Gujarat/New Delhi: Dilip Patel, a 27-year-old graduate student, says few young people care about the role played by Gujarat's leader in the communal slaughter that blighted the western Indian state 10 years ago.
"You can't keep on living in the past," he says after listening to Narendra Modi, the state's chief minister, address a crowd celebrating the opening of India's largest solar energy farm in the north of the state.
"We have decided to forget " all we want now is development ... Modi provides loads of development."
Since the devastating riots of 2002 that saw more than 2,000 Muslims killed on Mr Modi's watch, after which he was accused of orchestrating the pogrom, Gujarat has become India's most investor-friendly state with a double-digit annual economic growth rate.
Such turbocharged growth, coupled with a report on the riots from a Supreme Court-appointed team that exonerated Mr Modi, has made the chief minister a possible prime ministerial candidate for the Hindu nationalist Bharatiya Janata party in 2014 parliamentary elections.
Comparisons usually do not hold up with China, yet Gujarat, an automobile production and diamond polishing hub, is likened by some to the industrial southern mainland province of Guangdong.
A study by the Associated Chambers of Commerce and Industry of India in March showed that Gujarat had attracted the highest value of investment proposals of any Indian state over the past five years. Global companies such as Tata Group and Ford are flocking there, to the envy of other states hankering for jobs and investment. At the biennial "Vibrant Gujarat" conference, industrialists such as Mukesh Ambani and Ratan Tata lined up to congratulate Mr Modi on his record of cutting through red tape, curbing corruption and offering uncontested land for industry.
"It is stupid if you are not in Gujarat," Ratan Tata, the chairman of the Tata Group, once said in a ringing endorsement after moving his Nano plant from West Bengal to the state.
Not only has Mr Modi led an economic transformation built on the supply of electricity and improving roads, he has pulled off a remarkable rebranding of the state, largely centred on himself.
Admirers say he has the instincts of a chief executive with little tolerance for underperformance among his officials. His critics say the "media hype" is intended to clean up his image, arguing that the communal riot and Mr Modi's divisive, overtly religious stance make him unacceptable to India's voters.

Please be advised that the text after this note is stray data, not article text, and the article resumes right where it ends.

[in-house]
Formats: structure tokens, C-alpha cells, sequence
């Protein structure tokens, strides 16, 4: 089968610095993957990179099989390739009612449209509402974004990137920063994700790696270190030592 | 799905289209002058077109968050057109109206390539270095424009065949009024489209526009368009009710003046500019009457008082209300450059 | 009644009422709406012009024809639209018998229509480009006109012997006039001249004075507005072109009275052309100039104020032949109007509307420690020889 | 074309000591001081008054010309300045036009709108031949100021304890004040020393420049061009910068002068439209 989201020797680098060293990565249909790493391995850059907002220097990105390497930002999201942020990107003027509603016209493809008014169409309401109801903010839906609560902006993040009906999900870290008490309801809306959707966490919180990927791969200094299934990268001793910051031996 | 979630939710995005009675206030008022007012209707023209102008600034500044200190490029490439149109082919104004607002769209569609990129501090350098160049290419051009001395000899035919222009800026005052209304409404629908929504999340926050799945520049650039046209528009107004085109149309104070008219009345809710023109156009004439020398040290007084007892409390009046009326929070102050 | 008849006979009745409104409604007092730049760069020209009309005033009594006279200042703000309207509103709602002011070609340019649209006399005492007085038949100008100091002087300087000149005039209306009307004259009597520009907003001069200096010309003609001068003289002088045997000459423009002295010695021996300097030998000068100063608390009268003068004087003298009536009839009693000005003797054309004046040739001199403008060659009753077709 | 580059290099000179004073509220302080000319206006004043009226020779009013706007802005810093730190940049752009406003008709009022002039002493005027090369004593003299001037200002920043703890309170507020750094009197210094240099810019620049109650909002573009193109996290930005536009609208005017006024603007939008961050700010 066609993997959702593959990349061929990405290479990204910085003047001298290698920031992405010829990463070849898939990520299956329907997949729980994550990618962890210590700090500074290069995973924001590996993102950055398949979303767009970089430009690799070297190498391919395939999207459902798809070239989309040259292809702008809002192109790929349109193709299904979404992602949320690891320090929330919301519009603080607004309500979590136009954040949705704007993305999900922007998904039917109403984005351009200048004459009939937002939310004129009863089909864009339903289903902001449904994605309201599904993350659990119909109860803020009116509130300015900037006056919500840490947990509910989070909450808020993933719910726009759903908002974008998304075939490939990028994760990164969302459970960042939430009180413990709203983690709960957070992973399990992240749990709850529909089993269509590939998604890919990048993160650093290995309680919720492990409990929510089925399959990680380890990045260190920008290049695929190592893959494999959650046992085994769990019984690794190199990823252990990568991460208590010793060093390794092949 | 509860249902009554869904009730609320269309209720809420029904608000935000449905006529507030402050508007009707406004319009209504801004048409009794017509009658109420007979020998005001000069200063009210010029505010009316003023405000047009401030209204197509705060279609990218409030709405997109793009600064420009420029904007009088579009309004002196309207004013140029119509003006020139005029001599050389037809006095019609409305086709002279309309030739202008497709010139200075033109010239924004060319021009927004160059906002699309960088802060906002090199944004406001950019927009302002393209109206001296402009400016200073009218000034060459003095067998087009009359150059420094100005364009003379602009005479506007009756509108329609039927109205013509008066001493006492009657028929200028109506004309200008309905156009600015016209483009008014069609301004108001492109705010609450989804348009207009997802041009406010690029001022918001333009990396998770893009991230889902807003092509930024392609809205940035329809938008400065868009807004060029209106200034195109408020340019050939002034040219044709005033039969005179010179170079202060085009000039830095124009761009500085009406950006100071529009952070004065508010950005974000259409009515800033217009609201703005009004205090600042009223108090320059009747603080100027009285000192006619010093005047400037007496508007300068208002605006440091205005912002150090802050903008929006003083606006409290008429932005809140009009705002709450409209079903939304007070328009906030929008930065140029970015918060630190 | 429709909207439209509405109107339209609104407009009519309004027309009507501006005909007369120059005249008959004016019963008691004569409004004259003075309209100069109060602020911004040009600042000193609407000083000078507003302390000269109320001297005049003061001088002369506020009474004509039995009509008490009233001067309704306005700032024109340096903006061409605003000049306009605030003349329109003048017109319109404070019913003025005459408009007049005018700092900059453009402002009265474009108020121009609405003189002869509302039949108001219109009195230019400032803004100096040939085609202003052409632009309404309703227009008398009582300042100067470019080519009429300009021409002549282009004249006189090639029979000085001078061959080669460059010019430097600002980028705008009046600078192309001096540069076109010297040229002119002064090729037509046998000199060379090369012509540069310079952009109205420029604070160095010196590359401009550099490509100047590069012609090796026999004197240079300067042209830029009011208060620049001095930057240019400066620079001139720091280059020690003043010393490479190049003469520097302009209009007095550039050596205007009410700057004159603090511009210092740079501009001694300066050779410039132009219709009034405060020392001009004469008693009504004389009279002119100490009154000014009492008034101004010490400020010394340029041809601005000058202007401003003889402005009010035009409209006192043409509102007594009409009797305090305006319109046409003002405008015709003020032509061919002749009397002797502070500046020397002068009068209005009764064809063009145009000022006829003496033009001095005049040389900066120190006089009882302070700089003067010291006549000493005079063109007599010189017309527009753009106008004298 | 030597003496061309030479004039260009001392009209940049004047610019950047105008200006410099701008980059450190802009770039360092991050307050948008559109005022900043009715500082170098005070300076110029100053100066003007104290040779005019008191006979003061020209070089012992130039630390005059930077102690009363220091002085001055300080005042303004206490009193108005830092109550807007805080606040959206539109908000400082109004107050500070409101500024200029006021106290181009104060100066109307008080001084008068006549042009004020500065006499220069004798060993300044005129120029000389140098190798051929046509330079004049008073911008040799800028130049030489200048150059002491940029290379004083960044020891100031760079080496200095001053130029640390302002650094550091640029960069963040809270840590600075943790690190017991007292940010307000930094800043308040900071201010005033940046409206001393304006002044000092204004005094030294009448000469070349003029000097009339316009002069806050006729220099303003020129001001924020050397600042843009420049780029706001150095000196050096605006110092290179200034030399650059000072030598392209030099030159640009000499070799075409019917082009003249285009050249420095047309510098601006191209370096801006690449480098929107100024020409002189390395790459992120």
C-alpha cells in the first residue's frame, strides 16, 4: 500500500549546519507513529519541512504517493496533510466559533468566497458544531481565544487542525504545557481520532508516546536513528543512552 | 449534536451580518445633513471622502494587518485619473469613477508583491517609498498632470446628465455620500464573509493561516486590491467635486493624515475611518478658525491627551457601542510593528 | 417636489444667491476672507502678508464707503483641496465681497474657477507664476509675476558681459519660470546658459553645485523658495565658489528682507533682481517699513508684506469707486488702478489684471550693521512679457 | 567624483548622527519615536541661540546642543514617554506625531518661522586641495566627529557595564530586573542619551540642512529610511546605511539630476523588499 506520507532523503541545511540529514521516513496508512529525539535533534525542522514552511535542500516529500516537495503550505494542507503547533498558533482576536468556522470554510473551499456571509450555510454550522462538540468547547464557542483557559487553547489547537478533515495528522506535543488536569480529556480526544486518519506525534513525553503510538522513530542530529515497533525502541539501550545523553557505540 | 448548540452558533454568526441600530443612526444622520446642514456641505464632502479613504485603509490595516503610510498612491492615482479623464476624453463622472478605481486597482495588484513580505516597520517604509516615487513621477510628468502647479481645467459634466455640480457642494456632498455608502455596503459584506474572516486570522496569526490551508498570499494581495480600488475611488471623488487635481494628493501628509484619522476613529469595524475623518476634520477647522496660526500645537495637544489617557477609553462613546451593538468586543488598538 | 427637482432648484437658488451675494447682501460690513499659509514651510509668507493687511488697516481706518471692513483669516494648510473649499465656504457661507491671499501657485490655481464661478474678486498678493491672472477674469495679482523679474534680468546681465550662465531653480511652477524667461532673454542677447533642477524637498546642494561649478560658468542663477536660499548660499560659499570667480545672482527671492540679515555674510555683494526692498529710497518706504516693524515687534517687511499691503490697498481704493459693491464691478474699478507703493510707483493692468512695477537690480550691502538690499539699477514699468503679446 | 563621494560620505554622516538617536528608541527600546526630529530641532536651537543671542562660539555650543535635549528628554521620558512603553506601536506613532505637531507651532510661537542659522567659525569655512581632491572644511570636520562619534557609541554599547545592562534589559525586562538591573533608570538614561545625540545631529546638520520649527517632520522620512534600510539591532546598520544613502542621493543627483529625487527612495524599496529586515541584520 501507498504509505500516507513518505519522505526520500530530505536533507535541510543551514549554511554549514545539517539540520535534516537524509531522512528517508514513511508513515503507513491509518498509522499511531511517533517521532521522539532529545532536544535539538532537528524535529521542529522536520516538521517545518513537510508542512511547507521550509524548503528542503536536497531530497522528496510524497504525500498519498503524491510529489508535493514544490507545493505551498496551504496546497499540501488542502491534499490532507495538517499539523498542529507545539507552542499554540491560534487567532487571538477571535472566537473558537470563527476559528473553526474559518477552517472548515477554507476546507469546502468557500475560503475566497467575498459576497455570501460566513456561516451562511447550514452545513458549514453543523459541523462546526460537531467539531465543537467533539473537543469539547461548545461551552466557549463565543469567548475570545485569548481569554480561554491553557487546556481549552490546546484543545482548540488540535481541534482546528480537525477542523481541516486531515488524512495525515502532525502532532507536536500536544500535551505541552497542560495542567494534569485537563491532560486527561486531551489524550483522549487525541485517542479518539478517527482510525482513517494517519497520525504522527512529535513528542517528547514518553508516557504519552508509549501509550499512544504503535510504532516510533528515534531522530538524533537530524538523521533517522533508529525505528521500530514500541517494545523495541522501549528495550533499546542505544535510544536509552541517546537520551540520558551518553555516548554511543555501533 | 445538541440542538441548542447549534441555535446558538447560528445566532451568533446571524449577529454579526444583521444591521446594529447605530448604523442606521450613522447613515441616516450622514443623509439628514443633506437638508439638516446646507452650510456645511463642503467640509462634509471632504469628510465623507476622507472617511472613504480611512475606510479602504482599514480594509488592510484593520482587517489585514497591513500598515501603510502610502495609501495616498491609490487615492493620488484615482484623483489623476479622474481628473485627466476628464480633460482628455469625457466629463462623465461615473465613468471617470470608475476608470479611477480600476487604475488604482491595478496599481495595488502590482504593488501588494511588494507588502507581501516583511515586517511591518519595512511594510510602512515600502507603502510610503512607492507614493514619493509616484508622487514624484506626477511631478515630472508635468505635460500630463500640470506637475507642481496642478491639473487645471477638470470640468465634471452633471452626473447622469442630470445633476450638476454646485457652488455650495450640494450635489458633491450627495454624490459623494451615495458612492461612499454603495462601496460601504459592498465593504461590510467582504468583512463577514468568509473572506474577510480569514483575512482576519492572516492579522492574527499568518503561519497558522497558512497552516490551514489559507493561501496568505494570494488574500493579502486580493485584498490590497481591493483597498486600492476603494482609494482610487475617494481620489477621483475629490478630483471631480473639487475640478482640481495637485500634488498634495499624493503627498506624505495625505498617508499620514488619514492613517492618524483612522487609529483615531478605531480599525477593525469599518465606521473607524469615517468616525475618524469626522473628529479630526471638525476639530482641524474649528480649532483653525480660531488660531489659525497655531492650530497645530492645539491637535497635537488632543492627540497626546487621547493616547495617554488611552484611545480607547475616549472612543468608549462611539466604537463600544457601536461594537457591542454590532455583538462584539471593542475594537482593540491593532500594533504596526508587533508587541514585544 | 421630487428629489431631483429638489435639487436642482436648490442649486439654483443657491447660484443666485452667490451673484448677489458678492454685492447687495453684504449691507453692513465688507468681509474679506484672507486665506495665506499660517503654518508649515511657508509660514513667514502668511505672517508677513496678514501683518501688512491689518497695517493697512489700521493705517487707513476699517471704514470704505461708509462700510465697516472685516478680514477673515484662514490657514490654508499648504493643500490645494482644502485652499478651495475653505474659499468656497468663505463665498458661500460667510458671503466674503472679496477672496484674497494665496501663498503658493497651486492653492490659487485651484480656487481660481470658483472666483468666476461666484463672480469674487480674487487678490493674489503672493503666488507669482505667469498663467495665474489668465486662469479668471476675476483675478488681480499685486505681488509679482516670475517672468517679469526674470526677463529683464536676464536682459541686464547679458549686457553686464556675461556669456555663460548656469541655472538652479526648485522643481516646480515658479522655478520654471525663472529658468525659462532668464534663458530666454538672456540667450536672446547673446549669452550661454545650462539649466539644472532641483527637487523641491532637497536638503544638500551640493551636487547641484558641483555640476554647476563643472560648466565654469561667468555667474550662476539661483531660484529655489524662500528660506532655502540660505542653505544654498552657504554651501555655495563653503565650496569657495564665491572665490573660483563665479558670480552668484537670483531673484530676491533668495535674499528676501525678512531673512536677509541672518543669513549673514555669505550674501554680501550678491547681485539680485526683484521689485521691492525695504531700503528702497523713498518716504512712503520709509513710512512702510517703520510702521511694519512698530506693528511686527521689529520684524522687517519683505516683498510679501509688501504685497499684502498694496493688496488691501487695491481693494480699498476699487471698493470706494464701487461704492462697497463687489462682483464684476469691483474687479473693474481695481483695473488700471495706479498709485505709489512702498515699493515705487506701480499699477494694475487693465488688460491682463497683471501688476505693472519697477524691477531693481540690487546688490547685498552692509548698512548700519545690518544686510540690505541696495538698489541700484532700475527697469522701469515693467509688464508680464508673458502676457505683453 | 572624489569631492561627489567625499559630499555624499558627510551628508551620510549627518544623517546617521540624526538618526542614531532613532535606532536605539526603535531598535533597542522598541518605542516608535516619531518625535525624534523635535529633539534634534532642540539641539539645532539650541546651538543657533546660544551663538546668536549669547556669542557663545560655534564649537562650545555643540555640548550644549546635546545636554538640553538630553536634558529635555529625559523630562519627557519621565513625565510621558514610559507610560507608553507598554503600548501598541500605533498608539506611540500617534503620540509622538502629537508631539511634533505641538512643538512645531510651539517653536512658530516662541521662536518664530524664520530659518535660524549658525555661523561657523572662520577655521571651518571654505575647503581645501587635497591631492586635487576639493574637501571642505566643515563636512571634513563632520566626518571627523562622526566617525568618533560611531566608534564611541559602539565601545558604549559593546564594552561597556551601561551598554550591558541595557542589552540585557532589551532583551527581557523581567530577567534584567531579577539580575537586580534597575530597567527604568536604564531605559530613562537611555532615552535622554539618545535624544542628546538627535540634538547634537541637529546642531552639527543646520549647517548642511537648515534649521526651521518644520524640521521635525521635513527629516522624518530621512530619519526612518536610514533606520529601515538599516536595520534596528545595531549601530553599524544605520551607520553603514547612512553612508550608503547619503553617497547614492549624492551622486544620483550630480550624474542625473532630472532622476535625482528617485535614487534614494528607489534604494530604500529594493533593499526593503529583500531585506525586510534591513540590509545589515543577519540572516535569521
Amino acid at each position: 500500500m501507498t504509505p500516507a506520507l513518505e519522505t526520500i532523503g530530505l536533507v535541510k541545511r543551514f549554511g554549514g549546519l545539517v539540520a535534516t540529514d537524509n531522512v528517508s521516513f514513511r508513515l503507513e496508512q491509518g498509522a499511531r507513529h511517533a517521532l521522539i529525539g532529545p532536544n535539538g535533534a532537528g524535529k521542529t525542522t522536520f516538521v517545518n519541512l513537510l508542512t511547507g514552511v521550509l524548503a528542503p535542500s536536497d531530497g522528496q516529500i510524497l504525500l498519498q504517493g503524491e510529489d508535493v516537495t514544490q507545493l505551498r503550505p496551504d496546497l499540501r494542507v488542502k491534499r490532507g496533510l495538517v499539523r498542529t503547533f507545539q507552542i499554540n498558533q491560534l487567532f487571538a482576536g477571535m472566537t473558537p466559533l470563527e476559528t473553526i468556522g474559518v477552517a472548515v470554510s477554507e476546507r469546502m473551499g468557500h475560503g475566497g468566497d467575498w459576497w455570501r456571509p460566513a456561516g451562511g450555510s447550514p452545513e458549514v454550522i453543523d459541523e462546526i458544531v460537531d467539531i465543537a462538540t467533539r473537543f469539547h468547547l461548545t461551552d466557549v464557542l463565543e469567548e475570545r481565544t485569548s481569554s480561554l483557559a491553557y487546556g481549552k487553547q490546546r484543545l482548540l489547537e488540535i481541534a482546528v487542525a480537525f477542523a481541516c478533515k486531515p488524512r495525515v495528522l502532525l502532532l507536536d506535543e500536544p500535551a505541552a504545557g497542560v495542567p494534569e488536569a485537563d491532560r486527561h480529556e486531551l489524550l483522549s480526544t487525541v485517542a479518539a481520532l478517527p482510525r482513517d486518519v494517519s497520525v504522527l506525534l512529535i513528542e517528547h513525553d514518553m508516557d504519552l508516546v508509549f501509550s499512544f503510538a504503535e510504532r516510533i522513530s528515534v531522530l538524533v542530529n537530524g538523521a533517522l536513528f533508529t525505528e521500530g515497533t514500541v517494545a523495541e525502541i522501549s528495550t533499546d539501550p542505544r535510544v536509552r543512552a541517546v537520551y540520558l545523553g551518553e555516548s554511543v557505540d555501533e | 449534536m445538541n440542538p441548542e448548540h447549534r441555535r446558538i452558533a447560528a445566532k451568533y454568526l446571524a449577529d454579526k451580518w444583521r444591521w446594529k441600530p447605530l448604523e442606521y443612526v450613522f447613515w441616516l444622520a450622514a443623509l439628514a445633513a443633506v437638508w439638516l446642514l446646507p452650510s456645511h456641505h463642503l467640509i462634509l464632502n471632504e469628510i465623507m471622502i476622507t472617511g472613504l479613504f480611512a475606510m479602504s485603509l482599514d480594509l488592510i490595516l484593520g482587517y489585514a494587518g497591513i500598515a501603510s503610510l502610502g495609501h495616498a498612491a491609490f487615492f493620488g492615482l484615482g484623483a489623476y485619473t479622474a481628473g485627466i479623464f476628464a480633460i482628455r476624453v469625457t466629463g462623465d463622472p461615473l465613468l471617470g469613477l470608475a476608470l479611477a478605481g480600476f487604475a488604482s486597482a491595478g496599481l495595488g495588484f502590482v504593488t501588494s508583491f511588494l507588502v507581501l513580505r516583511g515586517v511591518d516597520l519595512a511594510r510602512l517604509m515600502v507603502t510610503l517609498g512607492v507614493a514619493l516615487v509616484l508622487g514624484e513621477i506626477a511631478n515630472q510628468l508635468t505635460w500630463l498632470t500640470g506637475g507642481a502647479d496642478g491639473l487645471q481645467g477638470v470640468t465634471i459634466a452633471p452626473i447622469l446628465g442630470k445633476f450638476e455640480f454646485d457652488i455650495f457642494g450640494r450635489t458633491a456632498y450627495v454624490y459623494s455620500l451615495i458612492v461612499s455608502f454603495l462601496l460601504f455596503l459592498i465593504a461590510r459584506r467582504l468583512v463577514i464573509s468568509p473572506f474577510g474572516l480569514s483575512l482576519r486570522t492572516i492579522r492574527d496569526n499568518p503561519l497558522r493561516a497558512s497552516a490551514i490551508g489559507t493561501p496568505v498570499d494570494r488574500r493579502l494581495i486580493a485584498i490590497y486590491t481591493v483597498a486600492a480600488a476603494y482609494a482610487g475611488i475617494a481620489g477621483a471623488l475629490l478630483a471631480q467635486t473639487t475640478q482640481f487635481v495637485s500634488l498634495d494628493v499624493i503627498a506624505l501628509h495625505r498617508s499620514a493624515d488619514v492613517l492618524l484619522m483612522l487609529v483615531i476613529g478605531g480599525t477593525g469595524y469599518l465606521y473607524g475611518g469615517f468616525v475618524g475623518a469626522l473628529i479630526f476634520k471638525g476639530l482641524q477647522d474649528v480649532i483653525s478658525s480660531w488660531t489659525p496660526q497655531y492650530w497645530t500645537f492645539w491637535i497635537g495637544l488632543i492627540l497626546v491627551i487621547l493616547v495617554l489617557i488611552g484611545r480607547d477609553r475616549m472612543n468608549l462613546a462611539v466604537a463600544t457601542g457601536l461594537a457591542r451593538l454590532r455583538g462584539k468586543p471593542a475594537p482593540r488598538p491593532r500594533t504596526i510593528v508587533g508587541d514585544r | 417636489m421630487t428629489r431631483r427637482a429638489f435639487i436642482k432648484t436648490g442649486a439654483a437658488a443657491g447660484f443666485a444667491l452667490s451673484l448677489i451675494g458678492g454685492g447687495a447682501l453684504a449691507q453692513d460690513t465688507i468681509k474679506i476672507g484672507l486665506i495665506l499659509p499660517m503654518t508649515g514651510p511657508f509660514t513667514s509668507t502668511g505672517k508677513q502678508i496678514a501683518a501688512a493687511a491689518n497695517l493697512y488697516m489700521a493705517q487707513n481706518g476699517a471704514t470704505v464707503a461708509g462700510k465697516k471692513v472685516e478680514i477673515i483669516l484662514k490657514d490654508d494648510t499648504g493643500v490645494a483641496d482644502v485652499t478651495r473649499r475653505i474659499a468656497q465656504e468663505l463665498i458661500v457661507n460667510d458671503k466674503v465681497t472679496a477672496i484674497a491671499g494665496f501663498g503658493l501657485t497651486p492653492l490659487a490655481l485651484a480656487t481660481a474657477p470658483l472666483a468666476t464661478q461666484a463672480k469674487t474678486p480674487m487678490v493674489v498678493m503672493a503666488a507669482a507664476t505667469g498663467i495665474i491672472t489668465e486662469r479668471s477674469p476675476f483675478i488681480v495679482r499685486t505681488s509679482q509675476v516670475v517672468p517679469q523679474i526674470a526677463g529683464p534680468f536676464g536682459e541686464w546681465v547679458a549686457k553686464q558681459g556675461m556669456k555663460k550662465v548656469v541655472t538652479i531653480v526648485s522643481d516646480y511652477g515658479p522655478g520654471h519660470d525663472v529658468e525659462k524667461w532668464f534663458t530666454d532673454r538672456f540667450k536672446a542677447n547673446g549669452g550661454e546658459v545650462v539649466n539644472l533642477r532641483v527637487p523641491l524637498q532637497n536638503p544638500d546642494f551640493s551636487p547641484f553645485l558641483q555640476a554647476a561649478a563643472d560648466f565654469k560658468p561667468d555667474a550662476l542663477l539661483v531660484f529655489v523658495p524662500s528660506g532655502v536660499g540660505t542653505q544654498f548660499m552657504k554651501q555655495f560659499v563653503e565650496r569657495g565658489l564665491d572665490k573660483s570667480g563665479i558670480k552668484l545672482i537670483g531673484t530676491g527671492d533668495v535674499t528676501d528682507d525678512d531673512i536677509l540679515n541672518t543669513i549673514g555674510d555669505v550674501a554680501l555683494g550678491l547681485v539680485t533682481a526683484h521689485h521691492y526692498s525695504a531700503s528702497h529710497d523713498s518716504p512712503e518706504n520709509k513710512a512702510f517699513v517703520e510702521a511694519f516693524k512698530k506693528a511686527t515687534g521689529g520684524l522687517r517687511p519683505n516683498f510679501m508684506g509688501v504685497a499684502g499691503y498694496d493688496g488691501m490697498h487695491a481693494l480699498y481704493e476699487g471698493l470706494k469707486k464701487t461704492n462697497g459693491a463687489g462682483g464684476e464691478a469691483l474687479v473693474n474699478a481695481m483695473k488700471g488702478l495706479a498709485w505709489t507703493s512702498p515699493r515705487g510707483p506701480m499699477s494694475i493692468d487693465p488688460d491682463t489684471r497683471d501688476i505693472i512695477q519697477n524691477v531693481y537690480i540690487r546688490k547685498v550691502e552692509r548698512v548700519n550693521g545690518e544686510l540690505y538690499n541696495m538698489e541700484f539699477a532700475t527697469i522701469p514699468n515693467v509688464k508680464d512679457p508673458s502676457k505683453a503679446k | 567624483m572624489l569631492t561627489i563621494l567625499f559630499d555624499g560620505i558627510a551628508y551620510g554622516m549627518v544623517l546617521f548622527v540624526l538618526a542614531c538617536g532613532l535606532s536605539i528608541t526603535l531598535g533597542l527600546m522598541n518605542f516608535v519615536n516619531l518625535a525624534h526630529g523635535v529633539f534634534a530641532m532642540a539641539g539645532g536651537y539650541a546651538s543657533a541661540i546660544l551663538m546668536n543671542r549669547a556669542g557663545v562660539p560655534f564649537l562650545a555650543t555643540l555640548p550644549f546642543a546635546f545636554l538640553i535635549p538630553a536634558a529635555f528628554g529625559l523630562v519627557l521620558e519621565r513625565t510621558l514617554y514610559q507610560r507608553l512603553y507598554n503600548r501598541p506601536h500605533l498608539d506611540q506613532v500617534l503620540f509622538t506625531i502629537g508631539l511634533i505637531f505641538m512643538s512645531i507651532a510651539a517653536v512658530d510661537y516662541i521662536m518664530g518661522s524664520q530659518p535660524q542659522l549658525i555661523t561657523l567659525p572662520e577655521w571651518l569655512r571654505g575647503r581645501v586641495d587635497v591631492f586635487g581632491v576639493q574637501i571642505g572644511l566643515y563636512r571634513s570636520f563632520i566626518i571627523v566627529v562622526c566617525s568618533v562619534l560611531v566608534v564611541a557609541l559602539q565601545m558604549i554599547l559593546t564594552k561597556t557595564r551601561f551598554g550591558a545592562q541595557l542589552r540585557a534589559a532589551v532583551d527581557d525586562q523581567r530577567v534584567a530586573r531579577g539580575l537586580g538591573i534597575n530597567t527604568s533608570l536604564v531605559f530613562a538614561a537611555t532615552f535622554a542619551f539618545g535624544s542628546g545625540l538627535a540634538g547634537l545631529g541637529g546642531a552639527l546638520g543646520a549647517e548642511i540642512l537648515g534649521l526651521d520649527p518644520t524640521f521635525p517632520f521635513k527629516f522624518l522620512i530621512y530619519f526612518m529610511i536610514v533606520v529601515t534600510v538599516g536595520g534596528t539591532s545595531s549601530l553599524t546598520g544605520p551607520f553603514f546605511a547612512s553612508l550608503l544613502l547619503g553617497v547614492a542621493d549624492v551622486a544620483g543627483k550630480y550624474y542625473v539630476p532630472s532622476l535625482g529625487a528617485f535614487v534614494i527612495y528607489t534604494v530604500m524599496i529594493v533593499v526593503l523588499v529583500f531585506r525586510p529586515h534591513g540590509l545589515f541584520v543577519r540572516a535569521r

One senior western diplomat says that while Gujarat's boasts do not always live up to scrutiny, the international community is being forced to engage with Mr Modi in support of their business executives.
The US, which denied Mr Modi a visa in 2005 due to "particularly severe violations of religious freedom", has begun warming to Gujarat's chief minister. Peter Haas, the Mumbai-based US consul general, recently stood at Mr Modi's side at the inauguration of the Gujarat Solar Park, praising the state's government for creating the conditions and incentives for investment.
"I meet guys who marvel at the efficiency of Gujarat," says Prashant Agarwal, a Mumbai-based columnist for Mint, a business newspaper. "The red tape, the bureaucracy are gone. Gujarat is open for business. On the social front, sure more can be done, but that's true anywhere [in India]. Modi is generating jobs."
Mr Modi took charge of Gujarat when its economy was shrinking and domestic growth was stagnant after a string of natural calamities including a big earthquake in 2001.
Faced with economic decline, he reorganised the government's administrative structure and embarked on a big cost-cutting exercise.
Mr Modi insists there is no reason other Indian states cannot replicate the success.
"Gujarat follows almost the same rules and regulations as the other states in the country. The only difference is that the urge of its people for development and growth is encouraged," he says.
The rising prosperity has gone some way to heal wounds, particularly among the middle classes, in a state known for bitter communal divisions between Hindus and Muslims.
"Business is really flourishing for those within our community and people are slowly forgetting the past," says Mohammad Nurrubbdhin Saheb, a member of an industrial family in Ahmedabad, the state capital. "[Mr Modi] has kept very good relations with us and has even come to visit our factories."
Others regard Mr Modi with less enthusiasm.
Kamran Shaik, owner of a textiles business, says: "The situation has changed a lot for us and now we can live a normal life. We all have jobs together ... But we just don't mention Modi."
Jagdish Bhagwati, economics professor at New York's Columbia University, has some words of caution about the branding of the state that produced liberation leader Mahatma Gandhi. He warns Mr Modi's administration against setting up fast-paced economic growth as "a god" and to not forget a social breadth that combines altruism with self-interest.
"The public image of Gujarat is industrialists and chief executives," Prof Bhagwati says. "But I think it's a mistake to think that Gujarat is just into growth."
Copyright The Financial Times Limited 2012
Posted on www.ft.com on May 6, 2012 8:25 pm